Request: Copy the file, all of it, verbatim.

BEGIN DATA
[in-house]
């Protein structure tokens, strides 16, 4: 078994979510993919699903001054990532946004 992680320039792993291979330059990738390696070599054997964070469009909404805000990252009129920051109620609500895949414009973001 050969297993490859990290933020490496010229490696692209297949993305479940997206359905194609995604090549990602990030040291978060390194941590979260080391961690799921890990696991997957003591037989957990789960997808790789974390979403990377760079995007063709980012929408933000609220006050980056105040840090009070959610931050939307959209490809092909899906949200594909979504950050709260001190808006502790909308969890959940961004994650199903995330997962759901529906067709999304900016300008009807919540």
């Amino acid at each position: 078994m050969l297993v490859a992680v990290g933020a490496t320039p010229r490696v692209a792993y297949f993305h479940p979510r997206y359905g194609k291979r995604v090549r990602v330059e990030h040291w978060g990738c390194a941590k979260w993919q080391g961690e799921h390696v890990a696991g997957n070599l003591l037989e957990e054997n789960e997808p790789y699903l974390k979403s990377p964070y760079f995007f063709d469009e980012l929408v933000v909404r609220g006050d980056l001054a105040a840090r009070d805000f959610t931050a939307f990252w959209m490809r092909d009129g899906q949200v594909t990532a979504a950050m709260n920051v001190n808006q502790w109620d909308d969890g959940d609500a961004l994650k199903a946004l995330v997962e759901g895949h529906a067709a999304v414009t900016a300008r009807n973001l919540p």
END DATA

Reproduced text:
[in-house]
């Protein structure tokens, strides 16, 4: 078994979510993919699903001054990532946004 992680320039792993291979330059990738390696070599054997964070469009909404805000990252009129920051109620609500895949414009973001 050969297993490859990290933020490496010229490696692209297949993305479940997206359905194609995604090549990602990030040291978060390194941590979260080391961690799921890990696991997957003591037989957990789960997808790789974390979403990377760079995007063709980012929408933000609220006050980056105040840090009070959610931050939307959209490809092909899906949200594909979504950050709260001190808006502790909308969890959940961004994650199903995330997962759901529906067709999304900016300008009807919540």
């Amino acid at each position: 078994m050969l297993v490859a992680v990290g933020a490496t320039p010229r490696v692209a792993y297949f993305h479940p979510r997206y359905g194609k291979r995604v090549r990602v330059e990030h040291w978060g990738c390194a941590k979260w993919q080391g961690e799921h390696v890990a696991g997957n070599l003591l037989e957990e054997n789960e997808p790789y699903l974390k979403s990377p964070y760079f995007f063709d469009e980012l929408v933000v909404r609220g006050d980056l001054a105040a840090r009070d805000f959610t931050a939307f990252w959209m490809r092909d009129g899906q949200v594909t990532a979504a950050m709260n920051v001190n808006q502790w109620d909308d969890g959940d609500a961004l994650k199903a946004l995330v997962e759901g895949h529906a067709a999304v414009t900016a300008r009807n973001l919540p």